This type of analysis of school performance is needed and helpful. Over time, I expect this analysis would be more fine-grained. For example, at the level of the school, it seems likely that some schools will be out-performers for kids at proficient v. advanced levels, or kids with different learning styles. Do you think teachers should be evaluated using the MGP metric? We all should worry about needless testing, but I’ve always thought that ‘teaching to the test’ is okay if the test is well-designed. Love to hear your thoughts.

Expanding Cliff’s point some children will thrive in a tightly disciplined environment. Others not so much. Thirty years ago here in DC some parents in my cohort were choosing two or perhaps more schools for their children based on the child. The MGP metric is a valid measure of teacher performance only to the extent that the results are independent of the interaction between teaching and the skills and backgrounds of the students.

On reliability, some year-to-year movement is due to changing students and teachers, and the productivity of matches thereof, and some due to random error (the huge boxes around estimates are supposed to capture the random error part but not compositional changes), so it is always a good idea to look at scores drawn from several years.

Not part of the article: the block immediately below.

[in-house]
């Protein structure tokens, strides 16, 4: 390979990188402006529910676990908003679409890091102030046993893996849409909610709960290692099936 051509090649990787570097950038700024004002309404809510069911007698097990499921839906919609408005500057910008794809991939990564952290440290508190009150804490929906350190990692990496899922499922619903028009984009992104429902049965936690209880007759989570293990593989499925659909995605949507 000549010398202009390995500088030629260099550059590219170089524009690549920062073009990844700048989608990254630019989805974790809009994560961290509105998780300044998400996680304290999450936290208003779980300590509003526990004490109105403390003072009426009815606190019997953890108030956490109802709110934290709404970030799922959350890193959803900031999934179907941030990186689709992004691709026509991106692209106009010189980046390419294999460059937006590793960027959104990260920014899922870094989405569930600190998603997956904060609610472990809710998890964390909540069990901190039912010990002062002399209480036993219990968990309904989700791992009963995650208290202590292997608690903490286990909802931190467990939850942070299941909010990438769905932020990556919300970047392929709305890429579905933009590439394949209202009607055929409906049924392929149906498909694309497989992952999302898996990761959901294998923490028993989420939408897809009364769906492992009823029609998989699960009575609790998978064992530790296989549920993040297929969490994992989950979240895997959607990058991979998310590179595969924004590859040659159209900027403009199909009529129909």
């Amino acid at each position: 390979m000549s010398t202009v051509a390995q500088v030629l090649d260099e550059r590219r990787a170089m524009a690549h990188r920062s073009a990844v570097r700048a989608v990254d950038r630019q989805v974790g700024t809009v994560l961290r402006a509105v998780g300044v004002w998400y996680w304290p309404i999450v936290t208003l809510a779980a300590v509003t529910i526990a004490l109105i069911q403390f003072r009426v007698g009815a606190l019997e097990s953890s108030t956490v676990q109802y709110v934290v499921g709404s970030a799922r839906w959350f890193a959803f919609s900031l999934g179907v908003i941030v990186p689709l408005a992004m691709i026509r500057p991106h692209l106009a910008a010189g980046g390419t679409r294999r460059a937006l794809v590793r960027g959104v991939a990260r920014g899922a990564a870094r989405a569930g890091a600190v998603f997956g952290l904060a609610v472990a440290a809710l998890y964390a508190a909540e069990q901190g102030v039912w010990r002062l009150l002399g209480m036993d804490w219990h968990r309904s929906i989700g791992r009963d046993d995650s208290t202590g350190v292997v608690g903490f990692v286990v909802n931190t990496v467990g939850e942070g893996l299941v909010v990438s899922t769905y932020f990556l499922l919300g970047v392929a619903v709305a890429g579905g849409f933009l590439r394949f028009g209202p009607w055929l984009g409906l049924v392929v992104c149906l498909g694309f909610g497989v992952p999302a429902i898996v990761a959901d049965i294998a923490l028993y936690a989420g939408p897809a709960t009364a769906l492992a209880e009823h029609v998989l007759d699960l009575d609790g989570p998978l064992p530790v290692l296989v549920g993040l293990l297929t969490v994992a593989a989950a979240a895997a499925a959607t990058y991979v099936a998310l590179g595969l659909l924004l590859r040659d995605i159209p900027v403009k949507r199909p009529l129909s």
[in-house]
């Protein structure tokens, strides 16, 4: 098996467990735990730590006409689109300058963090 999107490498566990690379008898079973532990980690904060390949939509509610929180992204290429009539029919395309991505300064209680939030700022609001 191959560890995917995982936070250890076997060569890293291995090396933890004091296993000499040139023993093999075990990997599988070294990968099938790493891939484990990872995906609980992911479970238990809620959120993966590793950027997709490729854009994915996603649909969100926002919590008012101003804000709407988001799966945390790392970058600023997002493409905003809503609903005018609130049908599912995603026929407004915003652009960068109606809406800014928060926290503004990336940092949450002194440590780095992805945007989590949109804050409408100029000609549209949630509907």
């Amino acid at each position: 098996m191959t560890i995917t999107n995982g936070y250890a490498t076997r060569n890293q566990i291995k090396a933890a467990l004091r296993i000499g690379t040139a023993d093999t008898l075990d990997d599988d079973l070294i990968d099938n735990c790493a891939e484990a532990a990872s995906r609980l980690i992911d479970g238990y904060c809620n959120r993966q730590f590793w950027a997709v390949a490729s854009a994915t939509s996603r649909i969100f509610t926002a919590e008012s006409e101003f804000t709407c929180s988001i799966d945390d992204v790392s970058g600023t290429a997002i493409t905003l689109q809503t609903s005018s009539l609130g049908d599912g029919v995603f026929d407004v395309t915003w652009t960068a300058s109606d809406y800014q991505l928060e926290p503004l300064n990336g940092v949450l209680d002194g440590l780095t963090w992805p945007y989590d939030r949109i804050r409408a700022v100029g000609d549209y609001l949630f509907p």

I agree with Cliff Kellogg that some teachers and schools tend to serve students of a particular starting level better than others, and there are problems with the tests currently used (lack of “vertical integration” and sophisticated computer adaptive testing to correctly identify fine gradations in achievement at all levels, without making the tests needlessly long).

It’s also important to bear in mind that reading and math test score gains capture only two of the dimensions that matter, and many parents would be happy to sacrifice a modicum of test score gain for more arts, foreign language, sports, or other programs.

The blog’s point was a simpler one: we should never compare schools based on proficiency levels, because a point-in-time measure ignores the starting points of incoming students. A school can have low test scores but be doing more to raise test scores than another school with high test scores, if the second school simply attracts students with high test scores and does little to raise them.